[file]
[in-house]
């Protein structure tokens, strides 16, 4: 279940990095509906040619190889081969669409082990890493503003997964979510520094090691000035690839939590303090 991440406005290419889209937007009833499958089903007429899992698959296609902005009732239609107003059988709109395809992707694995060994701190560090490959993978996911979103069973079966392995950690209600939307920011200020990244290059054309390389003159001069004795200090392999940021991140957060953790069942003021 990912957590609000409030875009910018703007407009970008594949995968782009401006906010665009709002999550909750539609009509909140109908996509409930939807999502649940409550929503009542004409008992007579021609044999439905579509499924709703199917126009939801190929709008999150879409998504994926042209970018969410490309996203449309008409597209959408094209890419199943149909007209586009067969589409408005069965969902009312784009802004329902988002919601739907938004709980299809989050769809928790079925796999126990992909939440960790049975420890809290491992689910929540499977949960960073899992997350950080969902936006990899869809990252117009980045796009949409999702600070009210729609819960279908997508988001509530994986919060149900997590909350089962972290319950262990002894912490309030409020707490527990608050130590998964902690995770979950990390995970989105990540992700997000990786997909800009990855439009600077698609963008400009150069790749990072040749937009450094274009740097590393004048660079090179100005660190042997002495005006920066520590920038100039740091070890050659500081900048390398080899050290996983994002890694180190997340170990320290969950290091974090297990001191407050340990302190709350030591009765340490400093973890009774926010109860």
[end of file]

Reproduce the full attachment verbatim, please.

[in-house]
């Protein structure tokens, strides 16, 4: 279940990095509906040619190889081969669409082990890493503003997964979510520094090691000035690839939590303090 991440406005290419889209937007009833499958089903007429899992698959296609902005009732239609107003059988709109395809992707694995060994701190560090490959993978996911979103069973079966392995950690209600939307920011200020990244290059054309390389003159001069004795200090392999940021991140957060953790069942003021 990912957590609000409030875009910018703007407009970008594949995968782009401006906010665009709002999550909750539609009509909140109908996509409930939807999502649940409550929503009542004409008992007579021609044999439905579509499924709703199917126009939801190929709008999150879409998504994926042209970018969410490309996203449309008409597209959408094209890419199943149909007209586009067969589409408005069965969902009312784009802004329902988002919601739907938004709980299809989050769809928790079925796999126990992909939440960790049975420890809290491992689910929540499977949960960073899992997350950080969902936006990899869809990252117009980045796009949409999702600070009210729609819960279908997508988001509530994986919060149900997590909350089962972290319950262990002894912490309030409020707490527990608050130590998964902690995770979950990390995970989105990540992700997000990786997909800009990855439009600077698609963008400009150069790749990072040749937009450094274009740097590393004048660079090179100005660190042997002495005006920066520590920038100039740091070890050659500081900048390398080899050290996983994002890694180190997340170990320290969950290091974090297990001191407050340990302190709350030591009765340490400093973890009774926010109860």